A lot of the aikido teachers who do "interesting stuff" but can't explain it, learned by hands-on transmission... by "feel." Many old traditions in Asia were, and still are, taught this way. Very little descriptive terminology or systemic training, and mainly the teacher letting the student feel and eventually imitate, and inculcate, through touch.
So, it's not surprising that individuals with these skills don't know how to explain or describe what they are doing. I have had this experience as well. It takes integration between Eastern and Western teaching methods to arrive at a system that methodically teaches internal skills. A few have done it and are getting very good results from it.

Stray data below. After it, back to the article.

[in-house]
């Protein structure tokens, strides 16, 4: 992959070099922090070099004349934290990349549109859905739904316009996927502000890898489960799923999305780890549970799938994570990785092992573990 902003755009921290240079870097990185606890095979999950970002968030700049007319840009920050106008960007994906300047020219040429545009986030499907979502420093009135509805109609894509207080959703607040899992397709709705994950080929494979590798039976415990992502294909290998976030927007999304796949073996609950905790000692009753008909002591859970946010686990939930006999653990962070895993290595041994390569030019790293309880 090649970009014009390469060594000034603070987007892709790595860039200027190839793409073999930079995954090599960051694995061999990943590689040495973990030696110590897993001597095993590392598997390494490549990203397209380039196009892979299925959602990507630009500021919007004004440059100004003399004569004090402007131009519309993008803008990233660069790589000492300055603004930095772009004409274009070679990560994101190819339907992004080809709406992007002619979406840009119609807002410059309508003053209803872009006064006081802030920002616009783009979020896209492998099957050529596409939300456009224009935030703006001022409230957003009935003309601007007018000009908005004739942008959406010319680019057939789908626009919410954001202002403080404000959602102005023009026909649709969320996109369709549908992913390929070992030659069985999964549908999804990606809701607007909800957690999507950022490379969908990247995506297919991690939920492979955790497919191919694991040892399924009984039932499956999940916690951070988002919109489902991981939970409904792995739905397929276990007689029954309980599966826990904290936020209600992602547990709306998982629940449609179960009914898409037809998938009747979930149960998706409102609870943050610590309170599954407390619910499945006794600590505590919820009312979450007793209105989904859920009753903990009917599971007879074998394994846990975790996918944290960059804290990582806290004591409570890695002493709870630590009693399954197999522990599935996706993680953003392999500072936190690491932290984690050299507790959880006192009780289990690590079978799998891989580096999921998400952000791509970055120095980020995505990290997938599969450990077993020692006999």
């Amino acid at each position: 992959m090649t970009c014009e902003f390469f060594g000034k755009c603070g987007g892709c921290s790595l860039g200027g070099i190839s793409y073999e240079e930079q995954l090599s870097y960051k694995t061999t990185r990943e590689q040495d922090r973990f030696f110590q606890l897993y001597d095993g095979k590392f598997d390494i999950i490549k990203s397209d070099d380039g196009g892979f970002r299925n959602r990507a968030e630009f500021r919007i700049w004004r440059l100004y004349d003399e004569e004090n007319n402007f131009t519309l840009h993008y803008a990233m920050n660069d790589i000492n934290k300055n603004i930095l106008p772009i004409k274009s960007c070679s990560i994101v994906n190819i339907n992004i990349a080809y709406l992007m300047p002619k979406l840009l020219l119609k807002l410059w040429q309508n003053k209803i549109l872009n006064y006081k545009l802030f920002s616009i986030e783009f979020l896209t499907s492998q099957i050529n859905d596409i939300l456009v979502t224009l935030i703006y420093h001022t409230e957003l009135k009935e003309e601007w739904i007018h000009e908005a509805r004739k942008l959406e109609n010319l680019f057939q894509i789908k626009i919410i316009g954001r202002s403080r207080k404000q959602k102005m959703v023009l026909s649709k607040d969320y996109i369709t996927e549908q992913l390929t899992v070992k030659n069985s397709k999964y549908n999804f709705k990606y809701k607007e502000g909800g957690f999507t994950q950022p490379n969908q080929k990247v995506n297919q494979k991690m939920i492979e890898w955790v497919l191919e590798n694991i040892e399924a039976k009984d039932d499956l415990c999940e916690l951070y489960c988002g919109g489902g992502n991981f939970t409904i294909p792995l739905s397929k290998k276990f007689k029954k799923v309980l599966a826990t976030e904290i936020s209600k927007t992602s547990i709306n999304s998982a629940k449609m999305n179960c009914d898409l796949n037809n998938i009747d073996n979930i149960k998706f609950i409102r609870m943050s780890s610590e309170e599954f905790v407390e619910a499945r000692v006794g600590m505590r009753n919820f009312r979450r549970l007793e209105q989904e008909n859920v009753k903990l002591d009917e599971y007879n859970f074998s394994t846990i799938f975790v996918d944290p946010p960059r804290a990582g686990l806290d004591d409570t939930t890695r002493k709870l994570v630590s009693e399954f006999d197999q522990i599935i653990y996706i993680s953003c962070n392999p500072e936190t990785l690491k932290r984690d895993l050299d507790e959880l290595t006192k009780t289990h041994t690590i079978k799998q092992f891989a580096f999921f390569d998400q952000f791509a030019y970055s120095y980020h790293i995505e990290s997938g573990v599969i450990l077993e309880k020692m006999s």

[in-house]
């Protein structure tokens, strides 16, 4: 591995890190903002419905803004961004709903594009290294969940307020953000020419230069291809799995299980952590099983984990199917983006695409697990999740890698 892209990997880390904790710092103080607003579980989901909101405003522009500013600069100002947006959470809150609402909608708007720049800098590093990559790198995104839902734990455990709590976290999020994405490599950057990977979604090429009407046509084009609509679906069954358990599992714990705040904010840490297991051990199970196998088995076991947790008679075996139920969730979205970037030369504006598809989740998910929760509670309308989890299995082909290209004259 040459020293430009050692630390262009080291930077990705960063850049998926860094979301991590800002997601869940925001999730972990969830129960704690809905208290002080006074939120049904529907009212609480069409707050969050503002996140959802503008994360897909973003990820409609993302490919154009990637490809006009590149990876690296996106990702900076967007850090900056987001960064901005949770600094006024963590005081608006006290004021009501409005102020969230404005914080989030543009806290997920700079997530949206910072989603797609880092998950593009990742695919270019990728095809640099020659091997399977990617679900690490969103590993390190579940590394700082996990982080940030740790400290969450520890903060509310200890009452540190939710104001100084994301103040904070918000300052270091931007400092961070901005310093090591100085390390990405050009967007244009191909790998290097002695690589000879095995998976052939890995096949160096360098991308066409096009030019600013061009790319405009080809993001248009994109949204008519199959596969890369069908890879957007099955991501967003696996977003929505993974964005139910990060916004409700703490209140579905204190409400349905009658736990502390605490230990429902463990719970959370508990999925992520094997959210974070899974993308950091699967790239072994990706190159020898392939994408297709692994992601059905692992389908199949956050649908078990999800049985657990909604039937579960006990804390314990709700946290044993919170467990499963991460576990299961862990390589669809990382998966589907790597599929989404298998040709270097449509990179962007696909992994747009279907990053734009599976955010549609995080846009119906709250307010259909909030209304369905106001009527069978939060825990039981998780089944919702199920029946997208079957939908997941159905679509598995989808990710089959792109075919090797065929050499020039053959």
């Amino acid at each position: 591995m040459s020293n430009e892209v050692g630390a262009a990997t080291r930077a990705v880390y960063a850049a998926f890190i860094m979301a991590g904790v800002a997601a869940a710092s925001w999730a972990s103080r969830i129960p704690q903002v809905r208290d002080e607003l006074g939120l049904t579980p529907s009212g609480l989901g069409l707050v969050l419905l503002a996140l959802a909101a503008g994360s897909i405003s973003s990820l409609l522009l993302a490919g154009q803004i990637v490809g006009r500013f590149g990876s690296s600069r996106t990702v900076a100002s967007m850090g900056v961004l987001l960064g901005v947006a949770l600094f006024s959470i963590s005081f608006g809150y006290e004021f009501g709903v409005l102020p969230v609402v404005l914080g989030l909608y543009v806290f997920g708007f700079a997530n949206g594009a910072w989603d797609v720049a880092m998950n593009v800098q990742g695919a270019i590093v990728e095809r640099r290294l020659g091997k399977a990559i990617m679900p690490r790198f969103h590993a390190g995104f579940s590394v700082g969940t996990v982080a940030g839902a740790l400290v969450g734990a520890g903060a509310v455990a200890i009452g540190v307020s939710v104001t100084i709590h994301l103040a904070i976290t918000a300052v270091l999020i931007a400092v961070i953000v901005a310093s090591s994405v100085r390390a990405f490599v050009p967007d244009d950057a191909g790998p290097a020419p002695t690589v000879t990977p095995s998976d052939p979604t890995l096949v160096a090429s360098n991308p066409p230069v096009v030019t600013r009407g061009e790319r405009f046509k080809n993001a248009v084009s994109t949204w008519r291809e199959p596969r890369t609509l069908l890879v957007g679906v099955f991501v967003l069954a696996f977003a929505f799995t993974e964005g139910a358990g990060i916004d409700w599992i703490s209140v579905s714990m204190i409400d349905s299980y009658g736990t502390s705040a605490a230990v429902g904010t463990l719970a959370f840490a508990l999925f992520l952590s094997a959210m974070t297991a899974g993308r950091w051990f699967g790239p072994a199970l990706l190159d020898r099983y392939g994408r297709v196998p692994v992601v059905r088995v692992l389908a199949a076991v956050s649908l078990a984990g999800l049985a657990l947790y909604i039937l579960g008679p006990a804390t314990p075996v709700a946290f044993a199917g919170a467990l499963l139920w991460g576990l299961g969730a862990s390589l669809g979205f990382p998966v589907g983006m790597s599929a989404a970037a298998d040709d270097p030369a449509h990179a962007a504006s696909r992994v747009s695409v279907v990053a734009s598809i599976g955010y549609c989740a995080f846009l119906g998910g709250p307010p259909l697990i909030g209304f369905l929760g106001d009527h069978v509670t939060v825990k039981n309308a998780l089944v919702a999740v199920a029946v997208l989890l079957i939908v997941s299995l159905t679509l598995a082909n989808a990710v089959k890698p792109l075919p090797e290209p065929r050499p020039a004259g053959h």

That's so true.
I would have liked to meet Dan for the first time on a seminar earlier this summer here in Germany. Due to unforeseen snags arising, the event had to be cancelled. Luckily, I was able to meet one of his (not so longtime) students. We played a little bit around and he repeatedly stressed that all he could show me was only a pale shadow of Dan's abilities. But nevertheless, since I have felt this student I'm quite convinced that Dan has excellent methodology and teaching ability.
So my conclusion, there are (and will be) also people, who can teach and explain this stuff in an all out systematic way.